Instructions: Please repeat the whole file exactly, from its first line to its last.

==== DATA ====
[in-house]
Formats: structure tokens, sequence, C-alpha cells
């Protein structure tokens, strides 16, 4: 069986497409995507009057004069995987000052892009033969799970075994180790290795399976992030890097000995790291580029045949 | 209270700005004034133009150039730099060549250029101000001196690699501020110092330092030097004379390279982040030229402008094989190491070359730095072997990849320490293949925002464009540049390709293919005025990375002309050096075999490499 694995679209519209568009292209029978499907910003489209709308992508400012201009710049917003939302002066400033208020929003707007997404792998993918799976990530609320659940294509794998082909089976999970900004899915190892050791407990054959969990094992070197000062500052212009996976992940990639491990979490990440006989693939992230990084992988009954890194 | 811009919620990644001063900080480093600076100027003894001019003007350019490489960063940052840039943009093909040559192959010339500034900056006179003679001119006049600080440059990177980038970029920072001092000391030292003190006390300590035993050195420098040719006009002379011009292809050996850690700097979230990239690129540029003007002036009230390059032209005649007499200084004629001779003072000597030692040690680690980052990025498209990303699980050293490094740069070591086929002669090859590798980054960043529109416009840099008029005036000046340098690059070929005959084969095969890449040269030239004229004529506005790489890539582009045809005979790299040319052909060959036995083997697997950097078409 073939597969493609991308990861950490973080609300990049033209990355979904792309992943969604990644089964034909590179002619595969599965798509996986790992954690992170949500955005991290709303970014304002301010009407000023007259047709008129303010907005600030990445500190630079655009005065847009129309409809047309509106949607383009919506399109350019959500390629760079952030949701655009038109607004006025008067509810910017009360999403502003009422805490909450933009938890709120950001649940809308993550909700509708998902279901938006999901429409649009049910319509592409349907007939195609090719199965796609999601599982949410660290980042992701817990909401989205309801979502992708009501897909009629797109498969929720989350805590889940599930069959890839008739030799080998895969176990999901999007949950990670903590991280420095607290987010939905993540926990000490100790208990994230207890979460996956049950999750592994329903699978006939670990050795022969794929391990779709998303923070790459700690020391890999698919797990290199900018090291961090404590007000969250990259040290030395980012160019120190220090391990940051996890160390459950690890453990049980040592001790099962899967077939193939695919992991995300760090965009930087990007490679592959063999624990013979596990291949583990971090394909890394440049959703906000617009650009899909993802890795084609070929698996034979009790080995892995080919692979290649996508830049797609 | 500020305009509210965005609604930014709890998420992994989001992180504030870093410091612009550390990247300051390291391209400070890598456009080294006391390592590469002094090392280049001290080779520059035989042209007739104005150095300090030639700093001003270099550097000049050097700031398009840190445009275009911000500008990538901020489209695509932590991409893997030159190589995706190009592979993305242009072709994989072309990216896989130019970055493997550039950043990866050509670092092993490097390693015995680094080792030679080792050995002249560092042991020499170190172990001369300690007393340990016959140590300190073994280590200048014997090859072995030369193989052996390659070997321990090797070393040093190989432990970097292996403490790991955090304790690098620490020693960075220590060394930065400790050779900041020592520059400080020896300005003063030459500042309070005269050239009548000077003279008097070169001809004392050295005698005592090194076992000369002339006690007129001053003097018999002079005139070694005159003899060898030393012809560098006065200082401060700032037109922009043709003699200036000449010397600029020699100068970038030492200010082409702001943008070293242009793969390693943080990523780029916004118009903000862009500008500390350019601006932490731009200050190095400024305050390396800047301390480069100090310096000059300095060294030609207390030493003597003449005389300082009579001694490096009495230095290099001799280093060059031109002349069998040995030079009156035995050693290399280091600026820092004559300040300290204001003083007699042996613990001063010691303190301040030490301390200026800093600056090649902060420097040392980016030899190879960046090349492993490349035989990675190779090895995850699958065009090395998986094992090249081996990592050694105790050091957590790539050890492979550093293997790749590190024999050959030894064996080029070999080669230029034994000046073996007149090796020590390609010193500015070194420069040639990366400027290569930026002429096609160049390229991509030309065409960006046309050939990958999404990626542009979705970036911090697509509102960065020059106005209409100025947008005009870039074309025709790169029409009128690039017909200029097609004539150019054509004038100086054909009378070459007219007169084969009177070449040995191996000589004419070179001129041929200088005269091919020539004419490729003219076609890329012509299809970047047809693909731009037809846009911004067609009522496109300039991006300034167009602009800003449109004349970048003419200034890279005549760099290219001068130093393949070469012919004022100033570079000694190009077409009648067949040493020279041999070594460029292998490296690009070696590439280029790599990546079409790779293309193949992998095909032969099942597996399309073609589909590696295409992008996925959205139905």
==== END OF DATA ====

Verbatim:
[in-house]
Formats: structure tokens, sequence, C-alpha cells
């Protein structure tokens, strides 16, 4: 069986497409995507009057004069995987000052892009033969799970075994180790290795399976992030890097000995790291580029045949 | 209270700005004034133009150039730099060549250029101000001196690699501020110092330092030097004379390279982040030229402008094989190491070359730095072997990849320490293949925002464009540049390709293919005025990375002309050096075999490499 694995679209519209568009292209029978499907910003489209709308992508400012201009710049917003939302002066400033208020929003707007997404792998993918799976990530609320659940294509794998082909089976999970900004899915190892050791407990054959969990094992070197000062500052212009996976992940990639491990979490990440006989693939992230990084992988009954890194 | 811009919620990644001063900080480093600076100027003894001019003007350019490489960063940052840039943009093909040559192959010339500034900056006179003679001119006049600080440059990177980038970029920072001092000391030292003190006390300590035993050195420098040719006009002379011009292809050996850690700097979230990239690129540029003007002036009230390059032209005649007499200084004629001779003072000597030692040690680690980052990025498209990303699980050293490094740069070591086929002669090859590798980054960043529109416009840099008029005036000046340098690059070929005959084969095969890449040269030239004229004529506005790489890539582009045809005979790299040319052909060959036995083997697997950097078409 073939597969493609991308990861950490973080609300990049033209990355979904792309992943969604990644089964034909590179002619595969599965798509996986790992954690992170949500955005991290709303970014304002301010009407000023007259047709008129303010907005600030990445500190630079655009005065847009129309409809047309509106949607383009919506399109350019959500390629760079952030949701655009038109607004006025008067509810910017009360999403502003009422805490909450933009938890709120950001649940809308993550909700509708998902279901938006999901429409649009049910319509592409349907007939195609090719199965796609999601599982949410660290980042992701817990909401989205309801979502992708009501897909009629797109498969929720989350805590889940599930069959890839008739030799080998895969176990999901999007949950990670903590991280420095607290987010939905993540926990000490100790208990994230207890979460996956049950999750592994329903699978006939670990050795022969794929391990779709998303923070790459700690020391890999698919797990290199900018090291961090404590007000969250990259040290030395980012160019120190220090391990940051996890160390459950690890453990049980040592001790099962899967077939193939695919992991995300760090965009930087990007490679592959063999624990013979596990291949583990971090394909890394440049959703906000617009650009899909993802890795084609070929698996034979009790080995892995080919692979290649996508830049797609 | 500020305009509210965005609604930014709890998420992994989001992180504030870093410091612009550390990247300051390291391209400070890598456009080294006391390592590469002094090392280049001290080779520059035989042209007739104005150095300090030639700093001003270099550097000049050097700031398009840190445009275009911000500008990538901020489209695509932590991409893997030159190589995706190009592979993305242009072709994989072309990216896989130019970055493997550039950043990866050509670092092993490097390693015995680094080792030679080792050995002249560092042991020499170190172990001369300690007393340990016959140590300190073994280590200048014997090859072995030369193989052996390659070997321990090797070393040093190989432990970097292996403490790991955090304790690098620490020693960075220590060394930065400790050779900041020592520059400080020896300005003063030459500042309070005269050239009548000077003279008097070169001809004392050295005698005592090194076992000369002339006690007129001053003097018999002079005139070694005159003899060898030393012809560098006065200082401060700032037109922009043709003699200036000449010397600029020699100068970038030492200010082409702001943008070293242009793969390693943080990523780029916004118009903000862009500008500390350019601006932490731009200050190095400024305050390396800047301390480069100090310096000059300095060294030609207390030493003597003449005389300082009579001694490096009495230095290099001799280093060059031109002349069998040995030079009156035995050693290399280091600026820092004559300040300290204001003083007699042996613990001063010691303190301040030490301390200026800093600056090649902060420097040392980016030899190879960046090349492993490349035989990675190779090895995850699958065009090395998986094992090249081996990592050694105790050091957590790539050890492979550093293997790749590190024999050959030894064996080029070999080669230029034994000046073996007149090796020590390609010193500015070194420069040639990366400027290569930026002429096609160049390229991509030309065409960006046309050939990958999404990626542009979705970036911090697509509102960065020059106005209409100025947008005009870039074309025709790169029409009128690039017909200029097609004539150019054509004038100086054909009378070459007219007169084969009177070449040995191996000589004419070179001129041929200088005269091919020539004419490729003219076609890329012509299809970047047809693909731009037809846009911004067609009522496109300039991006300034167009602009800003449109004349970048003419200034890279005549760099290219001068130093393949070469012919004022100033570079000694190009077409009648067949040493020279041999070594460029292998490296690009070696590439280029790599990546079409790779293309193949992998095909032969099942597996399309073609589909590696295409992008996925959205139905």